second year bald eagle Haliaeetus leucocephalus with capture, full frame
Reduce this down to viewfinder size, and speckle it a bit because of the ground glass focusing screen, and you’ll understand, perhaps, why manual focusing on this subject wasn’t giving me bang-on results.

This was exactly the kind of subject that I was after for video tests, especially with the hot-shoe sight, but we were on a student outing with a lot of hiking and I wasn’t in the mood to lug around the heavy tripod and gimbal head. Plus I know Fate – we’re on a first-name basis – and being prepared is the surest way of not seeing a damn thing. It’ll happen one of these days, but not before I get enough failures under my belt first. That probably wasn’t the best way to phrase that…

The third-year eagle gave up hunting and took a perch not far away, as it neared sunset, though the perch was abandoned when a noisy boat came past a little too closely.

full-frame image of distant third year bald eagle Haliaeetus leucocephalus perched in tree overlooking water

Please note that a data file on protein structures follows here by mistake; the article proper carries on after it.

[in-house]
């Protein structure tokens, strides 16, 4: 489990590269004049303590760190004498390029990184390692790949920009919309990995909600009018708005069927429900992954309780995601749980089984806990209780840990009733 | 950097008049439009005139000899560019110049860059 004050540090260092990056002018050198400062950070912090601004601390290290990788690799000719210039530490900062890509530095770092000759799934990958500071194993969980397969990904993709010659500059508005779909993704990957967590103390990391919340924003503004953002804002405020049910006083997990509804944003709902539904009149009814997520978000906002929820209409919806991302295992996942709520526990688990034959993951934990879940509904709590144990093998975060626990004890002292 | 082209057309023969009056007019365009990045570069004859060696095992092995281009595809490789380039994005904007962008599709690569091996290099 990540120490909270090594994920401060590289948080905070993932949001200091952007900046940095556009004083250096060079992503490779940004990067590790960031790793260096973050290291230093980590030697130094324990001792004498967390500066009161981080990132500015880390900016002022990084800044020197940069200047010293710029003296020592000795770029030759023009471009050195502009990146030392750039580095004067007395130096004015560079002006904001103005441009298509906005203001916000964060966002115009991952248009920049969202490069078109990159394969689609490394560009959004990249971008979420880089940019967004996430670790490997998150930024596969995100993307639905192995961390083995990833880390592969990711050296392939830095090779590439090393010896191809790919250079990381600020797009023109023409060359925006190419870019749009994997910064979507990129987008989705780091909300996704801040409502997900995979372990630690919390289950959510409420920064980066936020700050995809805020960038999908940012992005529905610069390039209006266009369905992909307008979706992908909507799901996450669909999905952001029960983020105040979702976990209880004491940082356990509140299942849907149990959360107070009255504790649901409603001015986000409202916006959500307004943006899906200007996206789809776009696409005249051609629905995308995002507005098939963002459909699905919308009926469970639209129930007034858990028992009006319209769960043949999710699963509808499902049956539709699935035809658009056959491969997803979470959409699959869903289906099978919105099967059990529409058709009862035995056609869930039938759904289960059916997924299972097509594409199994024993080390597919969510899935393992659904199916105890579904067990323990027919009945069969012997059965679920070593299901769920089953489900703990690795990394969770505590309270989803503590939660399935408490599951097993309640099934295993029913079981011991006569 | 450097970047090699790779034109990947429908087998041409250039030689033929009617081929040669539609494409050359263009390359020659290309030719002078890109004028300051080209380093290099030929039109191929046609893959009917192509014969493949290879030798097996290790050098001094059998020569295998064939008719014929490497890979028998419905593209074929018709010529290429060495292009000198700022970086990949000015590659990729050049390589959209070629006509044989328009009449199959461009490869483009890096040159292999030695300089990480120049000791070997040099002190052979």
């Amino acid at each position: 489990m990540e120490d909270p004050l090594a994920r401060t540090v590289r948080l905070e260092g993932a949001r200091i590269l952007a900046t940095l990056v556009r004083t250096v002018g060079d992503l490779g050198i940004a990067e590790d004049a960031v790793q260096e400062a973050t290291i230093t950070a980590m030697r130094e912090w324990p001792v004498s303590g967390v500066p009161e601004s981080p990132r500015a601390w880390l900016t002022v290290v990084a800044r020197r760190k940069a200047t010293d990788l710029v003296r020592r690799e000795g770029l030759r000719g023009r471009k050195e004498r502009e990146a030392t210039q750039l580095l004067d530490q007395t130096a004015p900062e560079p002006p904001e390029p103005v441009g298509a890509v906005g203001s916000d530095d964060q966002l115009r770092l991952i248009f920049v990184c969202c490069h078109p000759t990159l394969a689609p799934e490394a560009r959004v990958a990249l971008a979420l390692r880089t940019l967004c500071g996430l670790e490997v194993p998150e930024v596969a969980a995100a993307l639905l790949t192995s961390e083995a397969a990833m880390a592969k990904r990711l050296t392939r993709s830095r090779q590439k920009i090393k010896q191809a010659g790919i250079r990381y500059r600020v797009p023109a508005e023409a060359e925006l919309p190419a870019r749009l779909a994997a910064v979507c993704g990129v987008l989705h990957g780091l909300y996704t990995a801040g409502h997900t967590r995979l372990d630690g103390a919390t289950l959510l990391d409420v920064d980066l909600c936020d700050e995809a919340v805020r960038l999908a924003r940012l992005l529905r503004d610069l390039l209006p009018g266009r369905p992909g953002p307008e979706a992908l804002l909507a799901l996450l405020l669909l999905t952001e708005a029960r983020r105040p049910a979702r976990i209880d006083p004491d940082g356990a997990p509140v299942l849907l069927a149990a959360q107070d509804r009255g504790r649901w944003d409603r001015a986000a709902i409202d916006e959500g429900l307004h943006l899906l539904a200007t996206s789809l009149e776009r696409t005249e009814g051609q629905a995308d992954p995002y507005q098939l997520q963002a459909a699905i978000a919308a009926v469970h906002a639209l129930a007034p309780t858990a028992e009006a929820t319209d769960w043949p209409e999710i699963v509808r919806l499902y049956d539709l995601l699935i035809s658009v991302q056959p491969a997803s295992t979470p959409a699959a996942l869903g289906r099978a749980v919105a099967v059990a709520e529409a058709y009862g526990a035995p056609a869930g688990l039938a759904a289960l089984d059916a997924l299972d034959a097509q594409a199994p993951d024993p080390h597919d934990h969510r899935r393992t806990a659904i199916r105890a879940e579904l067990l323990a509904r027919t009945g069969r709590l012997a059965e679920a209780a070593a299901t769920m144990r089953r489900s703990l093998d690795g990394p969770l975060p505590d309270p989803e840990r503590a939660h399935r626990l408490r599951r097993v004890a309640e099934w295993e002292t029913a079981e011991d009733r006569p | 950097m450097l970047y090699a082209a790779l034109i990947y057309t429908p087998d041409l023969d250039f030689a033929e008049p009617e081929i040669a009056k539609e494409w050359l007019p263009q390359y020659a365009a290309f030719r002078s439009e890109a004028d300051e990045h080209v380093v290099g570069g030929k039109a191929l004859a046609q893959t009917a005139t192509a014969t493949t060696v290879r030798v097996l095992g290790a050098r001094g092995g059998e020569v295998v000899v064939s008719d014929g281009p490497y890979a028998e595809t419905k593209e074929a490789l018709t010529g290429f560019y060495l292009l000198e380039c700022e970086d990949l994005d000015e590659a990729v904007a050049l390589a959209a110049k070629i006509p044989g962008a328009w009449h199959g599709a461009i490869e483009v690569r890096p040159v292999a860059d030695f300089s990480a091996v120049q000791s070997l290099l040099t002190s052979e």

This is another full-frame image, and knowing where I was standing and the island that the eagle was on, I could measure the distance in Google Earth and give a better idea of the distances involved. This was at 600mm focal length, and the eagle was 350 meters off, give or take 20.

So, not a bad outing for February, and while I certainly would have liked many of the images to be better, I at least got a few keepers in the slow season and enjoyed the weather. And yeah, I mentioned a non-bird photo up there, so let’s see someone else enjoying the weather:

surfer on hydrofoil board on Jordan Lake
This is the second one I’ve seen on the lake, and they look like an absolute blast. This is a electrically-powered hydrofoil surfboard, like those seen here. The subsurface wing raises the board above the water at speed and provides a perfectly smooth ride, free of the chop from the water’s surface, and it’s pretty fast and totally silent. I’m beyond the age when I’d make the most out of it, plus the cost is prohibitive, and can they even hold a tripod? But yeah, if someone offers me a test ride on one, I ain’t saying no…